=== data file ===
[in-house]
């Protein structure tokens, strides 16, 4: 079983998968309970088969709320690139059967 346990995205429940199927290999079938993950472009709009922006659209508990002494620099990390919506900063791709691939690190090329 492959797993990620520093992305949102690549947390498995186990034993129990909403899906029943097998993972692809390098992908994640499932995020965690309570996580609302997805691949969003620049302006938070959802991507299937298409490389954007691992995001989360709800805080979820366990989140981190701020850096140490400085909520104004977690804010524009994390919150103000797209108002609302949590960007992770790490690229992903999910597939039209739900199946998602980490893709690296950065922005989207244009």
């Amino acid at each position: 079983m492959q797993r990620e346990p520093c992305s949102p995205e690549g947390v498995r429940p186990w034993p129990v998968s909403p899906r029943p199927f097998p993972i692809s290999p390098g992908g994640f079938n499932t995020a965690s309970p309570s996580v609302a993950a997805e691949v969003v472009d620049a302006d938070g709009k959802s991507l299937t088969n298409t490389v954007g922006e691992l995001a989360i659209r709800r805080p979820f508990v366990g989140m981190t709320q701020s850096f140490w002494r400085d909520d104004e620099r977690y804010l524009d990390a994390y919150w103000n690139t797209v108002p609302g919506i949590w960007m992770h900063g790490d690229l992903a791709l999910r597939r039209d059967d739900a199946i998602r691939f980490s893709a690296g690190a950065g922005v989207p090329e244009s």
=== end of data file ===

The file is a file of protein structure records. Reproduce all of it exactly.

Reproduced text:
[in-house]
């Protein structure tokens, strides 16, 4: 079983998968309970088969709320690139059967 346990995205429940199927290999079938993950472009709009922006659209508990002494620099990390919506900063791709691939690190090329 492959797993990620520093992305949102690549947390498995186990034993129990909403899906029943097998993972692809390098992908994640499932995020965690309570996580609302997805691949969003620049302006938070959802991507299937298409490389954007691992995001989360709800805080979820366990989140981190701020850096140490400085909520104004977690804010524009994390919150103000797209108002609302949590960007992770790490690229992903999910597939039209739900199946998602980490893709690296950065922005989207244009």
């Amino acid at each position: 079983m492959q797993r990620e346990p520093c992305s949102p995205e690549g947390v498995r429940p186990w034993p129990v998968s909403p899906r029943p199927f097998p993972i692809s290999p390098g992908g994640f079938n499932t995020a965690s309970p309570s996580v609302a993950a997805e691949v969003v472009d620049a302006d938070g709009k959802s991507l299937t088969n298409t490389v954007g922006e691992l995001a989360i659209r709800r805080p979820f508990v366990g989140m981190t709320q701020s850096f140490w002494r400085d909520d104004e620099r977690y804010l524009d990390a994390y919150w103000n690139t797209v108002p609302g919506i949590w960007m992770h900063g790490d690229l992903a791709l999910r597939r039209d059967d739900a199946i998602r691939f980490s893709a690296g690190a950065g922005v989207p090329e244009s």